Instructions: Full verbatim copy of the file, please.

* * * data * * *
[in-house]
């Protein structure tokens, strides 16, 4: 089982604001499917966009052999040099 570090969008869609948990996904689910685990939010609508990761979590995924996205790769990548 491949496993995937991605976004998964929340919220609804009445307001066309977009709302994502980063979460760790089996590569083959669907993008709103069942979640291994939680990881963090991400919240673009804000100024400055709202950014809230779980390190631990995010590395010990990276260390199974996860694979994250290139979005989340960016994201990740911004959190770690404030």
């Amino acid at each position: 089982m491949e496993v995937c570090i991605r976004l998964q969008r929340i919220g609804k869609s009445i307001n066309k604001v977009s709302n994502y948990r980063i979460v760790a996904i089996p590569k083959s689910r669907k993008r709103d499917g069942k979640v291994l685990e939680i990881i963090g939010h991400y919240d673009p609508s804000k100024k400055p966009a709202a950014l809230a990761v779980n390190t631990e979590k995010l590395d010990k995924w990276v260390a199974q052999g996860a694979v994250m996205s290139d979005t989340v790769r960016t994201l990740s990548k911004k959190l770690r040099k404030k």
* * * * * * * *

[in-house]
């Protein structure tokens, strides 16, 4: 089982604001499917966009052999040099 570090969008869609948990996904689910685990939010609508990761979590995924996205790769990548 491949496993995937991605976004998964929340919220609804009445307001066309977009709302994502980063979460760790089996590569083959669907993008709103069942979640291994939680990881963090991400919240673009804000100024400055709202950014809230779980390190631990995010590395010990990276260390199974996860694979994250290139979005989340960016994201990740911004959190770690404030």
């Amino acid at each position: 089982m491949e496993v995937c570090i991605r976004l998964q969008r929340i919220g609804k869609s009445i307001n066309k604001v977009s709302n994502y948990r980063i979460v760790a996904i089996p590569k083959s689910r669907k993008r709103d499917g069942k979640v291994l685990e939680i990881i963090g939010h991400y919240d673009p609508s804000k100024k400055p966009a709202a950014l809230a990761v779980n390190t631990e979590k995010l590395d010990k995924w990276v260390a199974q052999g996860a694979v994250m996205s290139d979005t989340v790769r960016t994201l990740s990548k911004k959190l770690r040099k404030k």